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The role of social workers in addressing trauma of poverty : a Kenyan perspective / Elijah Macharia Ndung'u
AuthorNdung'u, Elijah Macharia
CensorOttomeyer, Klaus ; Becker, David
PublishedKlagenfurt, March, 2015
Descriptionxxviii, 185 Blätter : Diagramme
Institutional NoteAlpen Adria Universität Klagenfurt, Dissertation, 2015
LanguageEnglish
Bibl. ReferenceOeBB
Document typeDissertation (PhD)
Keywords (DE)Social worker / trauma / poverty / trauma of poverty / resilience / psychological / social development
Keywords (EN)Social worker / trauma / poverty / trauma of poverty / resilience / psychological / social development
Keywords (GND)Kenia / Armut / Stressor / Tod / Naturkatastrophe / Trauma / Sozialarbeiter
URNurn:nbn:at:at-ubk:1-25664 Persistent Identifier (URN)
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Abstract (English)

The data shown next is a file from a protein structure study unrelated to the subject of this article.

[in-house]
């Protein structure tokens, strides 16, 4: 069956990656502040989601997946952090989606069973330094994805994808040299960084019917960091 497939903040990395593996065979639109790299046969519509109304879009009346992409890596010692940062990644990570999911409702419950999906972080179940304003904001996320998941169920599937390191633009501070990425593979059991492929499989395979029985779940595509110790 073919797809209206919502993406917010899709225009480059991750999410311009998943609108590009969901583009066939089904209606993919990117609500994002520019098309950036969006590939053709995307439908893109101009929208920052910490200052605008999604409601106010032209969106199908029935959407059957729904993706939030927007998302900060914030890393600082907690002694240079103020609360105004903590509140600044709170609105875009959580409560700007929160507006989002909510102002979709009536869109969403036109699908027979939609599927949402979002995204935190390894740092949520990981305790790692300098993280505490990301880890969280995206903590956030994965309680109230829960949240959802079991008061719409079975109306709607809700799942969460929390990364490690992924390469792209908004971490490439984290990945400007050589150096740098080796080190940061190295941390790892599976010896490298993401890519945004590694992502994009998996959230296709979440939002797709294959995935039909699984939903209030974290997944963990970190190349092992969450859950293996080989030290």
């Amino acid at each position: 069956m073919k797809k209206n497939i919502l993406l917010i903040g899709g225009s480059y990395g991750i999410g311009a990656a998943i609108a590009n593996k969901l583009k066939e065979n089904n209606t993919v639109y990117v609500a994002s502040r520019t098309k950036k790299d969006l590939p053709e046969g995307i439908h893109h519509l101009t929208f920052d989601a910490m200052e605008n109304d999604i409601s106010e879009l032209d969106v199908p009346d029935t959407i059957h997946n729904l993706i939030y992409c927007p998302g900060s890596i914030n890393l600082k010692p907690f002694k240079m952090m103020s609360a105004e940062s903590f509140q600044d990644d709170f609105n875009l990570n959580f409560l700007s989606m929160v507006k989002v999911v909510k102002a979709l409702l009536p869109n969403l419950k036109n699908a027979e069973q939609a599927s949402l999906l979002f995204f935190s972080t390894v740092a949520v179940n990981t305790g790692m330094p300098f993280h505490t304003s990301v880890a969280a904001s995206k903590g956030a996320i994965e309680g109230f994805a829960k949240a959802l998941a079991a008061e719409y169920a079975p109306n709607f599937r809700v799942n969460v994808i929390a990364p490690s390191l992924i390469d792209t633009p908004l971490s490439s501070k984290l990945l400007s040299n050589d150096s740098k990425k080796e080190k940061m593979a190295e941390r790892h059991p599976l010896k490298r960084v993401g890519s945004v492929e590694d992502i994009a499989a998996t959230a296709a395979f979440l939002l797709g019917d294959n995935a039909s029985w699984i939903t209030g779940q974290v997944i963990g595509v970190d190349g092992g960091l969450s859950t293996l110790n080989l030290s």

The Role of Social Workers in Addressing Trauma of Poverty: A Kenyan Perspective Extreme poverty is a tormenting, dehumanizing and distressing daily phenomenon for the poor and vulnerable in society, which may invariably cause extreme distress to the non-resilient poor hence a predisposing factor to trauma. Extreme poverty viewed as inaccessibility to or lack of basic human needs, like shelter, food, clothing, safe drinking water, basic social and health services, and unemployment, poses a big risk for people being traumatized in addition to impeding social development, personal growth and capabilities of the poor. The study argues that much as poverty and the associated trauma can be explained in economic terms, interventions ought to be stretched beyond economic limits and encompass the psychological dimension whose effect and impact cannot be underestimated. The study assesses how trauma arising from poverty is indeed traumatizing to the poor and non-resilient in society. The research study goes beyond the clinically conventional Western conceptualization of trauma and its causes to define and explain trauma of poverty. The main objective was to establish the role of social workers in addressing trauma of poverty among social work clients in Kenya and thus enhancing their capability to effectively contribute towards poverty reduction and social development. The main theories used were the Sequential Traumatization Theory (Hans Keilson) and The Three Stage Model (Judith Lewis Herman), others were: Diathesis Stress Theory (Blueler and Rosenthal), The Psychological Stress and Coping Theory -Transactional Theory ( Richard Lazarus and Susan Folkman ) and Attachment Theory(John Bolwby ). The study was cross-sectional and used both qualitative and quantitative methods. It was based in Nairobi and Nakuru Counties. The study comprised of 141 respondents (91 social work practitioners, 10 key informants and 40 social work clients). Data collection methods used were interviews and FGDs (4) while SPSS was used for data analysis. The key findings of the study were; social workers noted that trauma of poverty was a major issue affecting social work clients with a prevalence rate of 64.8%. As such almost all social workers (98.9%) agreed that social work profession has a role to play in addressing trauma of poverty among their clientele. Likewise, 94.5% of the social workers acknowledged that addressing trauma of poverty should be prioritized while addressing poverty related issues. This was due to a high positive perception by social workers (72.5%) towards addressing trauma of poverty and the attainment of sustainable trauma management interventions. Consequently, the developmental social work approach was most preferred by social workers (37.4%) followed by generalist social work (30.8%) and the least preferred was therapeutic (28.6%) approach. Even though the developmental approach was the most preferred by social workers, it may not be as effective as the therapeutic approach in addressing trauma of poverty. Nonetheless, it is the most ideal choice for social workers due to its nature of offering immediate results unlike other approaches like therapeutic which take much longer for results to be realized. The choice of developmental approach is also a clear indication of a paradigm shift of social workers from the conventional curative or remedial social work practice and towards developmental social work practice or social development approach. In line with such a shift, the social workers were also utilizing indigenous methods or strategies in addressing the problems their clients are faced with. Such as; support groups - women self help groups, use of extended family structures to help the clients which is based on traditional family ties present, use of savings and internal lending community initiative, income generating activities and involving village elders in resolving community issues. Women were more affected than men by trauma emanating from poverty because of cultural barriers (acknowledged by 91.2% of social workers). Poverty research has widened its breadth in the past few decades embracing more comprehensive conceptualizations (Wagle, 2008); however, there is still paucity in research towards addressing the psychological aspect of poverty. Perhaps it is time social workers take a review of the dynamism of poverty in the 21st Century and re-evaluate the interventions applied to address poverty from its multidimensional aspect to embrace a holistic approach. Keywords: Social worker, trauma, poverty, trauma of poverty, resilience, psychological and social development

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